Category Archives: CRM

The 10 Best Marketing Key Performance Indicators

John Wanamaker

Perhaps the best we can do with measuring the performance or ROMI (return on marketing investment) is to employ the age old statement made by John Wanamaker more than 90 years ago, “Half the money I spend on advertising is wasted; the trouble is I don’t know which half”.  We like to think we can do better with modern tools like marketing automation integrated to CRM, the ubiquitous spreadsheet with pivot tables, etc.  Sure, we can attribute a closed opportunity to a marketing campaign or to a type of marketing activity, but it’s only as good as a person’s interpretation.  At some point, someone has to decide how to attribute a closed opportunity.  If the last touch before a closed opportunity was a trade show, does that mean the revenue should be associated with the trade show?  In this modern age of buying behavior, we can never really know, nor should we try, to attribute revenue to one particular source.  Thus, are we back to a modern version of Wanamaker’s interpretation?

This is not to say we should not bother to measure.  Rather than basing decisions on a hard core revenue attribution model, I suggest marketers rely on trends and benchmarks.  These are my top 10 marketing key performance indicators (KPIs) for evaluating the performance of marketing strategy and tactics.  Note the first 5 are meant to be the metrics you use when presenting results to the external (external to the marketing team) stakeholders.  The second 5 are meant to be used internal to the marketing team in evaluating activities, promotions, events, campaigns, etc.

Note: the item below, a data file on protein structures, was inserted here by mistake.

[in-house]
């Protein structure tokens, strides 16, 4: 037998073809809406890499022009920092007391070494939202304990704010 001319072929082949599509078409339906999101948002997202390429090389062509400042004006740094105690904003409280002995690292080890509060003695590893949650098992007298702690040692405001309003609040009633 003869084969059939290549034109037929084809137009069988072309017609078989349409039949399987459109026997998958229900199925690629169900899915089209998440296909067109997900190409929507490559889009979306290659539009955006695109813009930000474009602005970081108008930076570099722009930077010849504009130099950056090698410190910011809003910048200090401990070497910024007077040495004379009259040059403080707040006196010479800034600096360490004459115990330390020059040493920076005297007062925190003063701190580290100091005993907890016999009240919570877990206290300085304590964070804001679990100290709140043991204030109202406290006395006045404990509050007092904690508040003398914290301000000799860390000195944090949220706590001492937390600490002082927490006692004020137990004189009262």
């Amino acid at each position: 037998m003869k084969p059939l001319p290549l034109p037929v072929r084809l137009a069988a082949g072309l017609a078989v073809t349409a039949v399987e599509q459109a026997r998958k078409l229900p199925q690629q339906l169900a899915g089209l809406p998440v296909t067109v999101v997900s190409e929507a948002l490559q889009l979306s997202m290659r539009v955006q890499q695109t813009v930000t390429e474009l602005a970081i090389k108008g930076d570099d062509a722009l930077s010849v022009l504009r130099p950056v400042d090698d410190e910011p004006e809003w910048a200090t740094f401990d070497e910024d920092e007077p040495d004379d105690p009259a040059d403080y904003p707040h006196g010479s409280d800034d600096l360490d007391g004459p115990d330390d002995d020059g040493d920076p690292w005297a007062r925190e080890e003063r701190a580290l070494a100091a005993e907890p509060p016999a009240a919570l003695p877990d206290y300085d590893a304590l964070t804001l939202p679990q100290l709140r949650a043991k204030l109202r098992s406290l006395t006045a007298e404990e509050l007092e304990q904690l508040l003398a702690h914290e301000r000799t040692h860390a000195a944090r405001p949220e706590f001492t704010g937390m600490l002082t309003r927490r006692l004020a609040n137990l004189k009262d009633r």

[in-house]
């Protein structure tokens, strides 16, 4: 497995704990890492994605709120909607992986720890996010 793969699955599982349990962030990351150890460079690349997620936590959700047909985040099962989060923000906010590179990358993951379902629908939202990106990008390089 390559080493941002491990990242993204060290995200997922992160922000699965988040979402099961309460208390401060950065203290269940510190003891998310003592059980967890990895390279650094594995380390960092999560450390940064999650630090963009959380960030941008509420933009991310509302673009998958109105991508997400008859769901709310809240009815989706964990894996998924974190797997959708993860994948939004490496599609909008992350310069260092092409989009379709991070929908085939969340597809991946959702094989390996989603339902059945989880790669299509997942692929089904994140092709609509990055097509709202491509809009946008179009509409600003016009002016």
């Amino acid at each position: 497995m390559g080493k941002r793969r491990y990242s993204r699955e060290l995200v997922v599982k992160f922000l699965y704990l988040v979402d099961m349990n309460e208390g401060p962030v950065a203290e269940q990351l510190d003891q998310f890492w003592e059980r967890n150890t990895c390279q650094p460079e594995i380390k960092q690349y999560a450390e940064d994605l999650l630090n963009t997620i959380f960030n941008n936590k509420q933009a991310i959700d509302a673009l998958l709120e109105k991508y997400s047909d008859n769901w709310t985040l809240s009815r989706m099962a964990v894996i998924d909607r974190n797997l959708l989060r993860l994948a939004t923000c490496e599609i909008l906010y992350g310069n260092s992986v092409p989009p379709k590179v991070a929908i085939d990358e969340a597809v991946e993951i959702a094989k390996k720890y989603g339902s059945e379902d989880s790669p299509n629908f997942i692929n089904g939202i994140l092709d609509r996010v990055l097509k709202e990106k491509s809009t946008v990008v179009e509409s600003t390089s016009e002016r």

1. Net Contribution.  This is the best measure of effectiveness.  Do not mistake net contribution for an absolute ROMI.  It is a perfect measure of efficiency and the trend tells the CMO how the overall strategy and tactics are driving revenue.    Net Contribution (%) = [(sales revenue – COGS) – (cost of sales+marketing)] / [sales revenue]
  2. Marketing Contribution to New Opportunities.  Again, not an absolute measure, but useful as a month-to-month benchmark.  Also good for talking points with the Executive Team.
  3. Marketing Contribution to Closed-Won Opportunities.  A great benchmark.  Look for trends. Could also be correlated with other specific marketing metrics like impressions, emails sent, etc. to indicate general effectiveness of the marketing activities.